Crohn’s disease is a chronic inflammatory bowel disease (IBD) that can affect any part of the gastrointestinal tract, from the mouth to the anus. It is characterized by inflammation of the digestive tract, causing symptoms such as abdominal pain, diarrhea, fatigue, weight loss, and malnutrition. Crohn’s disease is an autoimmune condition, meaning that the immune system mistakenly attacks the healthy cells of the digestive tract.
The exact cause of Crohn’s disease is not well understood, but it is believed to involve a combination of genetic, environmental, and immunological factors. The inflammation in Crohn’s disease can penetrate deep into the layers of the bowel tissue and can lead to complications such as ulcers, strictures (narrowing of the intestine), and fistulas (abnormal connections between different parts of the intestine or between the intestine and other organs).
Recently, there has been growing consideration of food additives as key contributors to microbial alterations that fuel inflammation. Emulsifiers and nanoparticles have been the primary additives under examination. Emulsifiers, commonly found in highly processed foods, serve to homogenize, prolong shelf life, and enhance food texture. Additionally, various other additives have been associated with Crohn’s disease. Artificial sweeteners like sucralose and saccharin, for instance, have been linked to the promotion of pro-inflammatory Proteobacteria, which is believed to play a role in Crohn’s disease.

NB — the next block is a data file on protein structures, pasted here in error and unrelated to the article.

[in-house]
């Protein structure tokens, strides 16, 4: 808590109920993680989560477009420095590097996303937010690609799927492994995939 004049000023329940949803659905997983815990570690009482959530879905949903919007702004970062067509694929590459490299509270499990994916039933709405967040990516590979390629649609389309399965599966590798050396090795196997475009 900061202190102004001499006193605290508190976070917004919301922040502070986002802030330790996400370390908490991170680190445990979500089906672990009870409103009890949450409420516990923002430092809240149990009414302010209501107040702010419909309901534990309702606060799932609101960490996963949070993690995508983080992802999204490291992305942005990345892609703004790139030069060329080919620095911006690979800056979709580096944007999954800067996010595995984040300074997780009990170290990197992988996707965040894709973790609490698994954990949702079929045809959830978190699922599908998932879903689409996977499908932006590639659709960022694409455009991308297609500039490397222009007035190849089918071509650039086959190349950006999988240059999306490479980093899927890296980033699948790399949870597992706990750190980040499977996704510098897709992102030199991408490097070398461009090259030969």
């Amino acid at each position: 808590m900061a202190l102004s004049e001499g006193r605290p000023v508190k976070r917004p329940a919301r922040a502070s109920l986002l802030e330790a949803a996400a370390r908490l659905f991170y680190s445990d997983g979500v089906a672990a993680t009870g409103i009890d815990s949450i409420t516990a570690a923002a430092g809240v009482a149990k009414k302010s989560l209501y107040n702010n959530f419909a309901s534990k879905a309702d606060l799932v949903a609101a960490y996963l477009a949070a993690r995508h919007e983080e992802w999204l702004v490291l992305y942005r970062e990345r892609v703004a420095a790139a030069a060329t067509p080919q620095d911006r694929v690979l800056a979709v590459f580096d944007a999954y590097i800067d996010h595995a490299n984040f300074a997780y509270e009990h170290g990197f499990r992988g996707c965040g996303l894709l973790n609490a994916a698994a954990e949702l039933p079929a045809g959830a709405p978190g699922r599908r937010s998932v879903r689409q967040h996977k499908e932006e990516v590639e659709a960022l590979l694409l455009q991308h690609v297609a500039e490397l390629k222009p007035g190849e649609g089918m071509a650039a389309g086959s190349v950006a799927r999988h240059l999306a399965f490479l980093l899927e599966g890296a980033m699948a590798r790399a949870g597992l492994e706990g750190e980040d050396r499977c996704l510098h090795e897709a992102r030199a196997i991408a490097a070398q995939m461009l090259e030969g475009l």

Research supports the notion that dietary factors, especially pro-inflammatory ultra-processed food containing food additives, in early life may be a key risk for the later development of Crohn’s disease. Individuals with Crohn’s disease exhibit a higher prevalence of early-life consumption of food additives compared to a diverse range of control subjects, spanning various geographic and ethnic backgrounds.
The study lends support to the theory that these additives may act as permissive environmental factors, potentially triggering the onset of Crohn’s disease in susceptible individuals. Moreover, ongoing consumption of current food additives is more prevalent in Crohn’s disease patients, suggesting a potential role in sustaining inflammation. These discoveries bear significance in terms of disease prevention and may serve as valuable insights for the management of existing cases.
1.Trakman GL, Lin WYY, Hamilton AL, Wilson-O’Brien AL, Stanley A, Ching JY, Yu J, Mak JWY, Sun Y, Niu J, Miao Y, Lin X, Feng R, Chen M, Shivappa N, Hebert JR, Morrison M, Ng SC, Kamm MA. Processed Food as a Risk Factor for the Development and Perpetuation of Crohn’s Disease-The ENIGMA Study. Nutrients. 2022 Sep 2;14(17):3627. doi: 10.3390/nu14173627. PMID: 36079885; PMCID: PMC9460819.